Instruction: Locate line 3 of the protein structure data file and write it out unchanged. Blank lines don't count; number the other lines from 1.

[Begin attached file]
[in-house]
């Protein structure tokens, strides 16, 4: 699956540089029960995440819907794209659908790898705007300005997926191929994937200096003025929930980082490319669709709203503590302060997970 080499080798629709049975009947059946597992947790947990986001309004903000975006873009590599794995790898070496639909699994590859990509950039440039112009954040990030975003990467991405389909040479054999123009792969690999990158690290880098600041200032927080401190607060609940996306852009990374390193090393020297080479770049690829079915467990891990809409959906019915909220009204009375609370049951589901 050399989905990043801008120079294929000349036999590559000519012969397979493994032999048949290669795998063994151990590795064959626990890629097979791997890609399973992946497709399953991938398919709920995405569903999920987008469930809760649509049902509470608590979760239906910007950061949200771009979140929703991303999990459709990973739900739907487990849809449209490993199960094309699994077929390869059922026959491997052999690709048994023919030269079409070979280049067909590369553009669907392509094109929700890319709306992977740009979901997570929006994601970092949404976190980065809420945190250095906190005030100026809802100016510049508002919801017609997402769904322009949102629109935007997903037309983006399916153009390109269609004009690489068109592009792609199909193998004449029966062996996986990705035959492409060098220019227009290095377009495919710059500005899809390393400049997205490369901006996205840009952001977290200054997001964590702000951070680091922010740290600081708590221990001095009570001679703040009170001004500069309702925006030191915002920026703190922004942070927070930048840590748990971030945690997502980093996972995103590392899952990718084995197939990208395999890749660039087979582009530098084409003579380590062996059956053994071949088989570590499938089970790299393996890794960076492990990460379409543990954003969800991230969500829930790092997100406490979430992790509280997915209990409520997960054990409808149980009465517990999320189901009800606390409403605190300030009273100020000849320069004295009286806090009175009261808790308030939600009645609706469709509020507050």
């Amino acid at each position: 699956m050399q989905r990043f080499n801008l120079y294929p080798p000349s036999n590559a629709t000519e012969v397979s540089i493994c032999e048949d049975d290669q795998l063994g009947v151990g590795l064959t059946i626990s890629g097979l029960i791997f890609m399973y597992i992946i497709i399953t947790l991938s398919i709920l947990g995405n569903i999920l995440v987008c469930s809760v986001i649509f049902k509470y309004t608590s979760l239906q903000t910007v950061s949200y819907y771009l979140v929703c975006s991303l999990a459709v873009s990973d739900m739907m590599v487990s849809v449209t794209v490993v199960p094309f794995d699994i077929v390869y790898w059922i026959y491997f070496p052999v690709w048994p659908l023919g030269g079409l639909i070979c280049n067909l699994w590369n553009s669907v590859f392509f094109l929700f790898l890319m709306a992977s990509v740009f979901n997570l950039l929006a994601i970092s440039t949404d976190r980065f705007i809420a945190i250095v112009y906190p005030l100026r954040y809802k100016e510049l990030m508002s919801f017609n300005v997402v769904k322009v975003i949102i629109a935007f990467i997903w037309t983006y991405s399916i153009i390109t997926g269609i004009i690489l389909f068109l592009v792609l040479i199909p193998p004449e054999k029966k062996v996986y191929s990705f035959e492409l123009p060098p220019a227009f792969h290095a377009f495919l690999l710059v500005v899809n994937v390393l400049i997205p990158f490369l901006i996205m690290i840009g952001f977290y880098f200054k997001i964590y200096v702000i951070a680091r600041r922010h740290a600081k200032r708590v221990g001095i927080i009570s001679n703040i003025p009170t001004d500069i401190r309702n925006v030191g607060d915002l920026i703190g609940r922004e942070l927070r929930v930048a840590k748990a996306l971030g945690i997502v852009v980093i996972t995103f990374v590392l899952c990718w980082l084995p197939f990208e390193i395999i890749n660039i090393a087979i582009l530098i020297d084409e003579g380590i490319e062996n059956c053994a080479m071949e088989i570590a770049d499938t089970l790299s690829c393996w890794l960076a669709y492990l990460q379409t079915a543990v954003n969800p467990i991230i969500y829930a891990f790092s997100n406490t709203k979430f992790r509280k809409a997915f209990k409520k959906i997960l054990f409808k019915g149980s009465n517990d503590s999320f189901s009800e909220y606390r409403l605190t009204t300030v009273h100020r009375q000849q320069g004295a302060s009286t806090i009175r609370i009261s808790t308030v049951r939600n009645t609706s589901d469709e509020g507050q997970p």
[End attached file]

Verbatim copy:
């Amino acid at each position: 699956m050399q989905r990043f080499n801008l120079y294929p080798p000349s036999n590559a629709t000519e012969v397979s540089i493994c032999e048949d049975d290669q795998l063994g009947v151990g590795l064959t059946i626990s890629g097979l029960i791997f890609m399973y597992i992946i497709i399953t947790l991938s398919i709920l947990g995405n569903i999920l995440v987008c469930s809760v986001i649509f049902k509470y309004t608590s979760l239906q903000t910007v950061s949200y819907y771009l979140v929703c975006s991303l999990a459709v873009s990973d739900m739907m590599v487990s849809v449209t794209v490993v199960p094309f794995d699994i077929v390869y790898w059922i026959y491997f070496p052999v690709w048994p659908l023919g030269g079409l639909i070979c280049n067909l699994w590369n553009s669907v590859f392509f094109l929700f790898l890319m709306a992977s990509v740009f979901n997570l950039l929006a994601i970092s440039t949404d976190r980065f705007i809420a945190i250095v112009y906190p005030l100026r954040y809802k100016e510049l990030m508002s919801f017609n300005v997402v769904k322009v975003i949102i629109a935007f990467i997903w037309t983006y991405s399916i153009i390109t997926g269609i004009i690489l389909f068109l592009v792609l040479i199909p193998p004449e054999k029966k062996v996986y191929s990705f035959e492409l123009p060098p220019a227009f792969h290095a377009f495919l690999l710059v500005v899809n994937v390393l400049i997205p990158f490369l901006i996205m690290i840009g952001f977290y880098f200054k997001i964590y200096v702000i951070a680091r600041r922010h740290a600081k200032r708590v221990g001095i927080i009570s001679n703040i003025p009170t001004d500069i401190r309702n925006v030191g607060d915002l920026i703190g609940r922004e942070l927070r929930v930048a840590k748990a996306l971030g945690i997502v852009v980093i996972t995103f990374v590392l899952c990718w980082l084995p197939f990208e390193i395999i890749n660039i090393a087979i582009l530098i020297d084409e003579g380590i490319e062996n059956c053994a080479m071949e088989i570590a770049d499938t089970l790299s690829c393996w890794l960076a669709y492990l990460q379409t079915a543990v954003n969800p467990i991230i969500y829930a891990f790092s997100n406490t709203k979430f992790r509280k809409a997915f209990k409520k959906i997960l054990f409808k019915g149980s009465n517990d503590s999320f189901s009800e909220y606390r409403l605190t009204t300030v009273h100020r009375q000849q320069g004295a302060s009286t806090i009175r609370i009261s808790t308030v049951r939600n009645t609706s589901d469709e509020g507050q997970p």